Vitamins - variety is important

Since our body cannot produce vitamins itself, we have to get them from food. We mainly find some vitamins in fruits and vegetables, while others are mainly found in meat, fish or dairy products. Therefore, a varied diet is the be-all and end-all for optimal care with the vital little ones.

Fat soluble or water soluble

Vitamins are divided into fat-soluble and water-soluble vitamins according to their solubility . The body can only absorb the fat-soluble vitamins in combination with fat. They include vitamins A, D, E and K. The water-soluble ones include all vitamins of the B complex (B1, B2, B6, B12), niacin, pantothenic acid, folic acid, biotin and vitamin C.

Fat soluble vitamins

Important for vision, reproduction and skin. | Pregnant Women 1.1 mg
Lactating 1.5 mg | Vitamin A: sea fish , Egg yolk, Butter, Cheese, Milk.

Important for bone structure, teeth and nervous system. 

Deficiency symptoms: disorders in the bone and nervous system, bone and denture deformities (rickets). 
Special feature: The body can also produce vitamin D itself: Under the influence of UV light, it is converted into active vitamin D in the skin. | 5 mg (200 IU) infants 10 mg (400 IU)
from 65 years of age: 10 mg (400 IE) | Salmon, Sardine, Herring, Cod Liver Oil, Mushrooms.

Free radical scavenger, important for cell protection and the immune system

Deficiency symptoms: weakening of the immune system, with prolonged undersupply, nervous system disorder | 12-14 mg (18-21 IU) lactating 17 mg (25 IU) | vegetable oils, salsify, nuts.

Important for the formation of blood coagulation factors and bones

Deficiency symptoms: blood coagulation disorders, delayed blood clotting. | 60-80 mg
from 50 years: 65-80 mg | Green Vegetables, Cabbage, Lettuce.

Water soluble vitamins

B1 (Thiamine)

Important for energy metabolism and the nervous system. Special feature: Increased need with increased energy supply and with chronic alcohol abuse. Deficiency symptoms: disorders in carbohydrate metabolism, muscle wasting, neurological disorders. Pregnant women 1.2 mg | Breastfeeding 1.4 mg | Pork, Whole Grain Bread and Cereal Products, Potatoes, Legumes.

B2 (Riboflavin)

Important for many biochemical reactions. Deficiency symptoms: growth
disorders , scaly skin, skin inflammation (cracked corners of the mouth) |  Pregnant Women 1.5 mg
Lactating 1.6 mg | Milk and Milk Products, Meat, Fish, Eggs, Mushrooms.

B6 (Pyridoxine)

Important in many enzymatic processes, especially in the amino acid metabolism, for the nervous system, immune defense and blood formation. Deficiency symptoms: scaly dermatitis, neurological disorders. | Pregnant And Lactating Women 1.9 mg | Poultry And Pork, Fish, Legumes, Potatoes, Avocados, Bananas, Bread, Whole Grain Cereal Products.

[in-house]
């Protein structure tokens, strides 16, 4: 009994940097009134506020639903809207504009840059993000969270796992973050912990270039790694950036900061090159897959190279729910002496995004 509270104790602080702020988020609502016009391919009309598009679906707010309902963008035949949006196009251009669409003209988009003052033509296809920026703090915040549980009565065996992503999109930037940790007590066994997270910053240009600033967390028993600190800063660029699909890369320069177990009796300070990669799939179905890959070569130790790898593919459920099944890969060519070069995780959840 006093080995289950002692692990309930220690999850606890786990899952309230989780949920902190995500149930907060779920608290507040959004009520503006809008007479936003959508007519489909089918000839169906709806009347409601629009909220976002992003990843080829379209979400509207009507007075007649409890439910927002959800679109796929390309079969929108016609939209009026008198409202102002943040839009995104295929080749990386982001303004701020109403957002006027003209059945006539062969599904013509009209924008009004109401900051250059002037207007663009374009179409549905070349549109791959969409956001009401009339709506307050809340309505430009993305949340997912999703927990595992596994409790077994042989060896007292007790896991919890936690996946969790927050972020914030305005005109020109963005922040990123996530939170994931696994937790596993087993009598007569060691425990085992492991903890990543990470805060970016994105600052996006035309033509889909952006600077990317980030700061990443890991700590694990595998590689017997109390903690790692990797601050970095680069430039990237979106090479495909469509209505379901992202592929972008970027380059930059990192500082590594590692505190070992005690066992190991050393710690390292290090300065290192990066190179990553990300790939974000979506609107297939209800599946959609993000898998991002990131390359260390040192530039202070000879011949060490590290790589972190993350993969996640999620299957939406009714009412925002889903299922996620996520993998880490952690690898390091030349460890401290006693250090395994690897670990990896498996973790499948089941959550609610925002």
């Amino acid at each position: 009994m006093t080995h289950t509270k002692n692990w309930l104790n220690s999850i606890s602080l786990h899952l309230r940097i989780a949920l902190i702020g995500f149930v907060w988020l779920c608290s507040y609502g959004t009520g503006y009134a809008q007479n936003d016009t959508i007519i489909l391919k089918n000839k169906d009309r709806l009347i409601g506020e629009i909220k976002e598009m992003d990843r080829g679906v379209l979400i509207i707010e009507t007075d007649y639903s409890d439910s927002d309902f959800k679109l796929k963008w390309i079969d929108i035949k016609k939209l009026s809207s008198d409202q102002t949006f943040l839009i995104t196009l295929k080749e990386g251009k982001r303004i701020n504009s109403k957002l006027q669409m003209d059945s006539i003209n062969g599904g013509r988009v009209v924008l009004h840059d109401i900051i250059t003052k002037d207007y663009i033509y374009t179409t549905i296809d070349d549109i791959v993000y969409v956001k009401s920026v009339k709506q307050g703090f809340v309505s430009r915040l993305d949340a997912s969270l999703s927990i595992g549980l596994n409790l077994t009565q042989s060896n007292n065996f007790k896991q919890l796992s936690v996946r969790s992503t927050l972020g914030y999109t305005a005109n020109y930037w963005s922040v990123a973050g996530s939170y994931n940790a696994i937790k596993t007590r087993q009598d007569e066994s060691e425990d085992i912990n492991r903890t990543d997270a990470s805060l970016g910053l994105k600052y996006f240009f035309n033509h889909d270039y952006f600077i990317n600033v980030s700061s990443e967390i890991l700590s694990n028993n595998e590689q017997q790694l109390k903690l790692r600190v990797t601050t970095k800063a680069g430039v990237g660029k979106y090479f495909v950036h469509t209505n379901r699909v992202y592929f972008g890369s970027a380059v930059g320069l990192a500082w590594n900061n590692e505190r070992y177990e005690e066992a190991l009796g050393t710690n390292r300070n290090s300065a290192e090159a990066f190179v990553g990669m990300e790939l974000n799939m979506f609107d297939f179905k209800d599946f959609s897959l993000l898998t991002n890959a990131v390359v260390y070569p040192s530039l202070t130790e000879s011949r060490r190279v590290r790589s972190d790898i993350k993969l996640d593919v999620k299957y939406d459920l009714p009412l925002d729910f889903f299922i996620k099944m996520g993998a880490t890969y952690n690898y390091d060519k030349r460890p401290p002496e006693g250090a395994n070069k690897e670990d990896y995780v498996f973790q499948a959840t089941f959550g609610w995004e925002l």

Important for blood formation and folic acid function. | Pregnant And Lactating Women 3.5 and 4.0 mg | Especially animal foods (Muscle Meat, Fish, Eggs, Cheese, Milk), also Sauerkraut.


Important for amino acid degradation and fatty acid biosynthesis. Deficiency symptoms: dermatitis, weakness, lassitude, muscle pain, loss of appetite, nausea. | 30 to 60 mg | Liver, Egg Yolk, Nuts, Oatmeal, Sardines, Cauliflower, Mushrooms.

Folic Acid

Important for cell division, new cell formation and blood formation, generally for growth and development. Deficiency symptoms: changes in the oral mucosa, diarrhea, reduced antibody formation, anemia | 400 mg Pregnant and Lactating Women 600 mg | Strawberries, Leafy Greens, Spinach, Lettuce, Cabbage, Asparagus, Cereal Products, Legumes.


Important for the build-up and breakdown of carbohydrates, fatty acids and amino acids. Deficiency symptoms: skin and mucous membrane changes, mental disorders | Women 13 mg Men 15-17 mg | Pregnant Women 15 mg Lactating Women 17 mg | Meat, Offal, Fish, Eggs, Milk.

Pantothenic Acid

Important for nutrient degradation and fatty acid synthesis. Deficiency symptoms are not yet known. Contained in almost all foods.    

Vitamin C (Ascorbic Acid)

Important as a reducing agent, as a radical scavenger for immune defense, as a protection against colds and also for the utilization of vegetable iron. Deficiency symptoms: exhaustion, fatigue, joint and limb pain, loss of performance, bleeding from the oral mucosa and gums, tooth loss, depression, poor wound healing, susceptibility to infections, scurvy | Pregnant Women 110 mg Lactating 150 mg | Fruits And Vegetables (Kiwi Fruit, Oranges, Peppers, Potatoes, Cabbage), Fruit Juices, Lettuce, Herbs.